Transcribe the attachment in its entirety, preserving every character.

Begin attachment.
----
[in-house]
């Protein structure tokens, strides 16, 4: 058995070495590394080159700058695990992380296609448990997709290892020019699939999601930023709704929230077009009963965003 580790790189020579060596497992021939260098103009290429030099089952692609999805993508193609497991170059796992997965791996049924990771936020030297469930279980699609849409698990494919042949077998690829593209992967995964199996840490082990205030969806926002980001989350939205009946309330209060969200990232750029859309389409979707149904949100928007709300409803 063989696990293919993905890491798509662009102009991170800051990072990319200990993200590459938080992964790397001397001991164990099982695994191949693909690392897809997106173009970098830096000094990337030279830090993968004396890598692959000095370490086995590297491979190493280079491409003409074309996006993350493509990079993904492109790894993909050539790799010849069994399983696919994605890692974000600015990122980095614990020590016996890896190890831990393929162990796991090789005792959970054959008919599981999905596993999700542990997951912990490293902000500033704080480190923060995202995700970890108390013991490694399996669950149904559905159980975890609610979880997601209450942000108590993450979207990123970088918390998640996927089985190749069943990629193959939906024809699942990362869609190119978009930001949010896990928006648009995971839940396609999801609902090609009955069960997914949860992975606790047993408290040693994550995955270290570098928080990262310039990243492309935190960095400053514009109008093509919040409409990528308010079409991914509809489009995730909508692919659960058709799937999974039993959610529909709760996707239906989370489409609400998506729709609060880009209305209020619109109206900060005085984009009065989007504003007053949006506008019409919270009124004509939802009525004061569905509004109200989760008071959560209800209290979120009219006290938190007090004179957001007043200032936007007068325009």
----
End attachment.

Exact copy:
[in-house]
């Protein structure tokens, strides 16, 4: 058995070495590394080159700058695990992380296609448990997709290892020019699939999601930023709704929230077009009963965003 580790790189020579060596497992021939260098103009290429030099089952692609999805993508193609497991170059796992997965791996049924990771936020030297469930279980699609849409698990494919042949077998690829593209992967995964199996840490082990205030969806926002980001989350939205009946309330209060969200990232750029859309389409979707149904949100928007709300409803 063989696990293919993905890491798509662009102009991170800051990072990319200990993200590459938080992964790397001397001991164990099982695994191949693909690392897809997106173009970098830096000094990337030279830090993968004396890598692959000095370490086995590297491979190493280079491409003409074309996006993350493509990079993904492109790894993909050539790799010849069994399983696919994605890692974000600015990122980095614990020590016996890896190890831990393929162990796991090789005792959970054959008919599981999905596993999700542990997951912990490293902000500033704080480190923060995202995700970890108390013991490694399996669950149904559905159980975890609610979880997601209450942000108590993450979207990123970088918390998640996927089985190749069943990629193959939906024809699942990362869609190119978009930001949010896990928006648009995971839940396609999801609902090609009955069960997914949860992975606790047993408290040693994550995955270290570098928080990262310039990243492309935190960095400053514009109008093509919040409409990528308010079409991914509809489009995730909508692919659960058709799937999974039993959610529909709760996707239906989370489409609400998506729709609060880009209305209020619109109206900060005085984009009065989007504003007053949006506008019409919270009124004509939802009525004061569905509004109200989760008071959560209800209290979120009219006290938190007090004179957001007043200032936007007068325009």